We calculated the signed current through FP+ and FP− (Supplementary Fig. 4c) based on the same pre-flare B z map at 13:00 UT. We found that the electric current is roughly balanced and that there is no strong current density at either foot, in contrast to significant net currents and occasionally strong current density found at the footpoint regions of sigmoids39. This is consistent with our interpretation that the MFR was mainly formed during the eruption without a significant preexistence. Alternatively the net current can be calculated by integrating the transverse field component along the bright rings. The results from both approaches are in rough agreement.

In this study, magnetic fluxes calculated with B z are almost the same as those with the line-of-sight magnetogram because the flare occurred nearly at the disk center with minimal projection effects, but generally the CEA projection should yield more accurate results.

Estimation of poloidal and toroidal flux of the MFR

The heating of the lower atmosphere during flares, which is observed as bright flare ribbons, is an immediate response to the energy deposit along field lines from the site of magnetic reconnection in the corona, since the timescales of magnetic reconnection, energy transport, and heating of the lower atmosphere (a fraction of a second to a few seconds) are much shorter than the cooling time of flare ribbons in the upper chromosphere or transition region (several minutes). The evolution time scale of the photospheric magnetic fields is even longer, typically hours to days. Due to flux conservation, a connection between the coronal magnetic field undergoing reconnection and the lower-atmosphere field at the energy deposit site is established as follows16, 60,

$$\frac{{\partial {\Phi _{\rm{r}}}}}{{\partial t}} = \frac{\partial }{{\partial t}}{\int} {B_{\rm{c}}}{\kern 1pt} {\rm d}{S_{\rm{c}}} = \frac{\partial }{{\partial t}}{\int} {B_{\rm{n}}}{\kern 1pt} {\rm d}{S_{\rm{n}}},$$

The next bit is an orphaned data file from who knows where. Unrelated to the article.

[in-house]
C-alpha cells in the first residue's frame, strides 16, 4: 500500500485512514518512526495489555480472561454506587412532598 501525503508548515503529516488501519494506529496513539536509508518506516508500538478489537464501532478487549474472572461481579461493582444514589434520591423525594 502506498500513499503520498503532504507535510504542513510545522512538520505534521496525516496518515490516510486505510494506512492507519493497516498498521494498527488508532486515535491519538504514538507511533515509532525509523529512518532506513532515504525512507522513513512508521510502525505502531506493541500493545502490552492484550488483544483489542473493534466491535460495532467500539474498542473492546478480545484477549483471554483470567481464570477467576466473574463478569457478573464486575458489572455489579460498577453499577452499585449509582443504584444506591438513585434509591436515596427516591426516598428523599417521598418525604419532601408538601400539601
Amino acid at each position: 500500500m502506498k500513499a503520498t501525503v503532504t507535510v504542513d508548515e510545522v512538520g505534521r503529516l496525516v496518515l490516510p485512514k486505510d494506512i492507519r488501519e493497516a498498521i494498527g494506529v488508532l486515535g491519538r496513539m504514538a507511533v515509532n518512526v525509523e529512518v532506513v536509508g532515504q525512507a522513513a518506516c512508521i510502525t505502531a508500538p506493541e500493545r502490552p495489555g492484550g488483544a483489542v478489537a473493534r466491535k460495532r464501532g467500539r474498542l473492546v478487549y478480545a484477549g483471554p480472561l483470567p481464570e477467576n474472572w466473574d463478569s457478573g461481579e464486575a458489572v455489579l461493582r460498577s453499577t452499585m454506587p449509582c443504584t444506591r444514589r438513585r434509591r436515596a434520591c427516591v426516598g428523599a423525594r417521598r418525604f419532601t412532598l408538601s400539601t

where Φ r is the magnetic reconnection flux and ∂Φ r/∂t gives the magnetic reconnection rate. Φ r is defined by the integration of the inflow magnetic field B c at the reconnection site over the reconnection area S c in the corona. How to measure coronal magnetic field has been a long-standing problem, hence we obtain Φ r by integrating the normal component of the magnetic field B n over the brightened flare area S n in the lower atmosphere, the latter of which reflects the instant footprints of separatrices along which magnetic reconnection takes place.

Conventionally the MFR’s magnetic flux is decomposed into poloidal flux Φ p and toroidal flux Φ t. In cylindrical symmetry,

$${\Phi _{\rm{p}}} = {\int}_{\!\!\!\!0}^R {\int}_{\!\!\!\!0}^{{L_{\rm{z}}}} {B_\phi }(r){\kern 1pt} {\rm{d}}r{\kern 1pt} {\rm{d}}z,$$
$${\Phi _{\rm{t}}} = {\int}_{\!\!\!\!0}^R {\int}_{\!\!\!\!0}^{2\pi } {B_{\rm{z}}}(r){\kern 1pt} r{\kern 1pt} {\rm{d}}r{\kern 1pt} {\rm{d}}\phi .$$

Based on the solar observations, we conclude that the MFR mainly formed during the course of the flare, thus the total reconnection flux must account for all the magnetic flux in the MFR, i.e., Φ r ≈ Φ p + Φ t, where Φ t is identified with the areas encompassed by the bright rings attached to the far ends of the flare ribbons (FP+ and FP−; Fig. 2). Within the rings coronal dimmings (D+ and D−) were developed subsequently. FP+ and FP− give a more accurate depiction of the footpoint areas than D+ and D−, especially during the impulsive phase, as can be seen from Fig. 2 and Supplementary Fig. 4. However, the bright ring of FP+ formed several minutes later than FP−. It is a reasonable assumption that the MFR formally took shape only when both footpoints came into being and became relatively fixed in position. Thus, Φ FP+ follows more closely the development of Φ t. On the other hand, when one counts the brightened pixels in 1600 Å to obtain Φ R, one cannot differentiate between the flare ribbons and the bright rings, the latter of which also swept through the footpoint areas (Supplementary Fig. 3a). In effect, Φ r ≈ Φ R − Φ t, hence we may further derive that

$${\Phi _{\rm{p}}} \approx {\Phi _{\rm{R}}} - 2{\Phi _{\rm{t}}}.$$